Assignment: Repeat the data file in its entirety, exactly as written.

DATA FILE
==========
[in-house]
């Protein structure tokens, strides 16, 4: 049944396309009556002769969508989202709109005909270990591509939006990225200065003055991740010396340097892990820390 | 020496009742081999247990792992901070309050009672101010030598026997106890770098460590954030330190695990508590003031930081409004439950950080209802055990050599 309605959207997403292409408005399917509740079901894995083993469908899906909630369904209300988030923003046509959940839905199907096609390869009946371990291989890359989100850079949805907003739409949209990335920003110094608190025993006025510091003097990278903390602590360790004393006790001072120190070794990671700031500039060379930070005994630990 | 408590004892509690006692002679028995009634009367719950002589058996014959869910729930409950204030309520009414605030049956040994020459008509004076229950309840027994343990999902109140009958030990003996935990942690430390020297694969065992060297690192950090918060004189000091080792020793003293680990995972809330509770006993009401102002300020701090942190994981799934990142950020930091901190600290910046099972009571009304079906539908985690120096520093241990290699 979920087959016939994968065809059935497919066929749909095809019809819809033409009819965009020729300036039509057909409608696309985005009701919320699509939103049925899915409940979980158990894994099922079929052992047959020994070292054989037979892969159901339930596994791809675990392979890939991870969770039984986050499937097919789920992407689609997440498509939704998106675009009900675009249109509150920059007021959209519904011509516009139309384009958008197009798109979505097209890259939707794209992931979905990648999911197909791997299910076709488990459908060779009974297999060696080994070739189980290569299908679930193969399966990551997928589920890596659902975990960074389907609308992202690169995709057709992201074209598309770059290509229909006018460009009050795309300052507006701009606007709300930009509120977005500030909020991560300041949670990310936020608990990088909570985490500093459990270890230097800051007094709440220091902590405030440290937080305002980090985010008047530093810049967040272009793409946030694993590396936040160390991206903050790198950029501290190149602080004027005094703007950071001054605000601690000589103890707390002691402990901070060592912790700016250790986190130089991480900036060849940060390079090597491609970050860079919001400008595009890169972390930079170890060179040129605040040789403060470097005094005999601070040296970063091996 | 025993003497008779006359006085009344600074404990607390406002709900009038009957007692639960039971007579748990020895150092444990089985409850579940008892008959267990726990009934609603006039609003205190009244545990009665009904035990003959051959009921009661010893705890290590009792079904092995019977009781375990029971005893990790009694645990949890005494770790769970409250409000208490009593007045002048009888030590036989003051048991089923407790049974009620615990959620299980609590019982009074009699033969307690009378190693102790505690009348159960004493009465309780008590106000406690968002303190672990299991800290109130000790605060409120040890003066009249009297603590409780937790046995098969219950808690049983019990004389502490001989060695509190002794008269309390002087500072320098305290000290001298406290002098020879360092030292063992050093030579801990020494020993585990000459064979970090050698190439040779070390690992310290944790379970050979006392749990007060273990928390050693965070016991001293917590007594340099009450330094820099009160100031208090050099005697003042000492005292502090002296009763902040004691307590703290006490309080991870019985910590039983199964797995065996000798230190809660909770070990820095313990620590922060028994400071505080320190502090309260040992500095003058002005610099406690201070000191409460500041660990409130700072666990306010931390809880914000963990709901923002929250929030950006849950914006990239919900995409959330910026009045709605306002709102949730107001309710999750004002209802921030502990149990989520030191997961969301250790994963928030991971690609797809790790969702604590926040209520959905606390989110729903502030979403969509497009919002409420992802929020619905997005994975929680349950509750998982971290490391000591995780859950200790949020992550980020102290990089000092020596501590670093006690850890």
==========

[in-house]
């Protein structure tokens, strides 16, 4: 049944396309009556002769969508989202709109005909270990591509939006990225200065003055991740010396340097892990820390 | 020496009742081999247990792992901070309050009672101010030598026997106890770098460590954030330190695990508590003031930081409004439950950080209802055990050599 309605959207997403292409408005399917509740079901894995083993469908899906909630369904209300988030923003046509959940839905199907096609390869009946371990291989890359989100850079949805907003739409949209990335920003110094608190025993006025510091003097990278903390602590360790004393006790001072120190070794990671700031500039060379930070005994630990 | 408590004892509690006692002679028995009634009367719950002589058996014959869910729930409950204030309520009414605030049956040994020459008509004076229950309840027994343990999902109140009958030990003996935990942690430390020297694969065992060297690192950090918060004189000091080792020793003293680990995972809330509770006993009401102002300020701090942190994981799934990142950020930091901190600290910046099972009571009304079906539908985690120096520093241990290699 979920087959016939994968065809059935497919066929749909095809019809819809033409009819965009020729300036039509057909409608696309985005009701919320699509939103049925899915409940979980158990894994099922079929052992047959020994070292054989037979892969159901339930596994791809675990392979890939991870969770039984986050499937097919789920992407689609997440498509939704998106675009009900675009249109509150920059007021959209519904011509516009139309384009958008197009798109979505097209890259939707794209992931979905990648999911197909791997299910076709488990459908060779009974297999060696080994070739189980290569299908679930193969399966990551997928589920890596659902975990960074389907609308992202690169995709057709992201074209598309770059290509229909006018460009009050795309300052507006701009606007709300930009509120977005500030909020991560300041949670990310936020608990990088909570985490500093459990270890230097800051007094709440220091902590405030440290937080305002980090985010008047530093810049967040272009793409946030694993590396936040160390991206903050790198950029501290190149602080004027005094703007950071001054605000601690000589103890707390002691402990901070060592912790700016250790986190130089991480900036060849940060390079090597491609970050860079919001400008595009890169972390930079170890060179040129605040040789403060470097005094005999601070040296970063091996 | 025993003497008779006359006085009344600074404990607390406002709900009038009957007692639960039971007579748990020895150092444990089985409850579940008892008959267990726990009934609603006039609003205190009244545990009665009904035990003959051959009921009661010893705890290590009792079904092995019977009781375990029971005893990790009694645990949890005494770790769970409250409000208490009593007045002048009888030590036989003051048991089923407790049974009620615990959620299980609590019982009074009699033969307690009378190693102790505690009348159960004493009465309780008590106000406690968002303190672990299991800290109130000790605060409120040890003066009249009297603590409780937790046995098969219950808690049983019990004389502490001989060695509190002794008269309390002087500072320098305290000290001298406290002098020879360092030292063992050093030579801990020494020993585990000459064979970090050698190439040779070390690992310290944790379970050979006392749990007060273990928390050693965070016991001293917590007594340099009450330094820099009160100031208090050099005697003042000492005292502090002296009763902040004691307590703290006490309080991870019985910590039983199964797995065996000798230190809660909770070990820095313990620590922060028994400071505080320190502090309260040992500095003058002005610099406690201070000191409460500041660990409130700072666990306010931390809880914000963990709901923002929250929030950006849950914006990239919900995409959330910026009045709605306002709102949730107001309710999750004002209802921030502990149990989520030191997961969301250790994963928030991971690609797809790790969702604590926040209520959905606390989110729903502030979403969509497009919002409420992802929020619905997005994975929680349950509750998982971290490391000591995780859950200790949020992550980020102290990089000092020596501590670093006690850890």